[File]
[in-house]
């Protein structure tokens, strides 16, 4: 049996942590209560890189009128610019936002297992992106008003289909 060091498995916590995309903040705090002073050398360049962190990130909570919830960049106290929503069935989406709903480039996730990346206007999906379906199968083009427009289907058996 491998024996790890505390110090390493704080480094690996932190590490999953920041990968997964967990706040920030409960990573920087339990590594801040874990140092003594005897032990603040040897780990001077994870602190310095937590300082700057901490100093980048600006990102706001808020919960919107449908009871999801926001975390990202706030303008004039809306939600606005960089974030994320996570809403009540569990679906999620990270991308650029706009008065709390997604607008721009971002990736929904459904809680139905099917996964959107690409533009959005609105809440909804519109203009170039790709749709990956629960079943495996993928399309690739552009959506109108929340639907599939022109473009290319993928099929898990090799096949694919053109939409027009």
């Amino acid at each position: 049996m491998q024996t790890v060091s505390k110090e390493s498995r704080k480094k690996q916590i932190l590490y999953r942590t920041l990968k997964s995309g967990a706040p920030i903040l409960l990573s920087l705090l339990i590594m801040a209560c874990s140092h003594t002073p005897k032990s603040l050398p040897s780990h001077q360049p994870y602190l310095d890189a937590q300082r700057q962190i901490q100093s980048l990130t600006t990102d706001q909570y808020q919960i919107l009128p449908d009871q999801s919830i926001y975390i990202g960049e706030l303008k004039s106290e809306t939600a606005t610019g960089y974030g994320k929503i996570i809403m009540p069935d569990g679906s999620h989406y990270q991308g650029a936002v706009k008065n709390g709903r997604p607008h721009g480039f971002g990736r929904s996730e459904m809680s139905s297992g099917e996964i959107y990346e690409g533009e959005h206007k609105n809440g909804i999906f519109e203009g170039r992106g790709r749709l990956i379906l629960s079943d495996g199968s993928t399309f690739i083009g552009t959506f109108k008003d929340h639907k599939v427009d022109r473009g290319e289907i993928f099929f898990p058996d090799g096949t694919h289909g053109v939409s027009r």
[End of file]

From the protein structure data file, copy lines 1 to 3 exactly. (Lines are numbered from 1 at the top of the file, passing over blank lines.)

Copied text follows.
[in-house]
């Protein structure tokens, strides 16, 4: 049996942590209560890189009128610019936002297992992106008003289909 060091498995916590995309903040705090002073050398360049962190990130909570919830960049106290929503069935989406709903480039996730990346206007999906379906199968083009427009289907058996 491998024996790890505390110090390493704080480094690996932190590490999953920041990968997964967990706040920030409960990573920087339990590594801040874990140092003594005897032990603040040897780990001077994870602190310095937590300082700057901490100093980048600006990102706001808020919960919107449908009871999801926001975390990202706030303008004039809306939600606005960089974030994320996570809403009540569990679906999620990270991308650029706009008065709390997604607008721009971002990736929904459904809680139905099917996964959107690409533009959005609105809440909804519109203009170039790709749709990956629960079943495996993928399309690739552009959506109108929340639907599939022109473009290319993928099929898990090799096949694919053109939409027009």
């Amino acid at each position: 049996m491998q024996t790890v060091s505390k110090e390493s498995r704080k480094k690996q916590i932190l590490y999953r942590t920041l990968k997964s995309g967990a706040p920030i903040l409960l990573s920087l705090l339990i590594m801040a209560c874990s140092h003594t002073p005897k032990s603040l050398p040897s780990h001077q360049p994870y602190l310095d890189a937590q300082r700057q962190i901490q100093s980048l990130t600006t990102d706001q909570y808020q919960i919107l009128p449908d009871q999801s919830i926001y975390i990202g960049e706030l303008k004039s106290e809306t939600a606005t610019g960089y974030g994320k929503i996570i809403m009540p069935d569990g679906s999620h989406y990270q991308g650029a936002v706009k008065n709390g709903r997604p607008h721009g480039f971002g990736r929904s996730e459904m809680s139905s297992g099917e996964i959107y990346e690409g533009e959005h206007k609105n809440g909804i999906f519109e203009g170039r992106g790709r749709l990956i379906l629960s079943d495996g199968s993928t399309f690739i083009g552009t959506f109108k008003d929340h639907k599939v427009d022109r473009g290319e289907i993928f099929f898990p058996d090799g096949t694919h289909g053109v939409s027009r």